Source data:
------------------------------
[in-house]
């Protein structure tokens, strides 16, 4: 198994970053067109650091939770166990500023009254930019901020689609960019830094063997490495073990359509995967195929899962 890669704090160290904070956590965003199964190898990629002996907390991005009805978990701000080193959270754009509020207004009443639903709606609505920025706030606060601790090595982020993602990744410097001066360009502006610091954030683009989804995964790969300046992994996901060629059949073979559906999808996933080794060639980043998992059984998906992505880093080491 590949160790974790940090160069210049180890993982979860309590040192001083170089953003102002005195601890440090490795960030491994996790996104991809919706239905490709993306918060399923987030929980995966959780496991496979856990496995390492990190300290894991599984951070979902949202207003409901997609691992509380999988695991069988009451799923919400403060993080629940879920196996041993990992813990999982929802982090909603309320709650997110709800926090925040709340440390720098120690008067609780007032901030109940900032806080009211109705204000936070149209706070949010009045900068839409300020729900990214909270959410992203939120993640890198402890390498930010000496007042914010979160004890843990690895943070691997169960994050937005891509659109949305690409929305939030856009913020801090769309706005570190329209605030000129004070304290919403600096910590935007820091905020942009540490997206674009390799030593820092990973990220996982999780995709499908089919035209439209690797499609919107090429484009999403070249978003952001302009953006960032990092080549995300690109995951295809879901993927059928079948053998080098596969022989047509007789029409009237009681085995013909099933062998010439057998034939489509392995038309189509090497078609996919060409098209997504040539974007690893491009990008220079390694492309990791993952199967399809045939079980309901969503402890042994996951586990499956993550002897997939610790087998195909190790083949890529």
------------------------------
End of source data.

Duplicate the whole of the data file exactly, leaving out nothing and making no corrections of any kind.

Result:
[in-house]
């Protein structure tokens, strides 16, 4: 198994970053067109650091939770166990500023009254930019901020689609960019830094063997490495073990359509995967195929899962 890669704090160290904070956590965003199964190898990629002996907390991005009805978990701000080193959270754009509020207004009443639903709606609505920025706030606060601790090595982020993602990744410097001066360009502006610091954030683009989804995964790969300046992994996901060629059949073979559906999808996933080794060639980043998992059984998906992505880093080491 590949160790974790940090160069210049180890993982979860309590040192001083170089953003102002005195601890440090490795960030491994996790996104991809919706239905490709993306918060399923987030929980995966959780496991496979856990496995390492990190300290894991599984951070979902949202207003409901997609691992509380999988695991069988009451799923919400403060993080629940879920196996041993990992813990999982929802982090909603309320709650997110709800926090925040709340440390720098120690008067609780007032901030109940900032806080009211109705204000936070149209706070949010009045900068839409300020729900990214909270959410992203939120993640890198402890390498930010000496007042914010979160004890843990690895943070691997169960994050937005891509659109949305690409929305939030856009913020801090769309706005570190329209605030000129004070304290919403600096910590935007820091905020942009540490997206674009390799030593820092990973990220996982999780995709499908089919035209439209690797499609919107090429484009999403070249978003952001302009953006960032990092080549995300690109995951295809879901993927059928079948053998080098596969022989047509007789029409009237009681085995013909099933062998010439057998034939489509392995038309189509090497078609996919060409098209997504040539974007690893491009990008220079390694492309990791993952199967399809045939079980309901969503402890042994996951586990499956993550002897997939610790087998195909190790083949890529």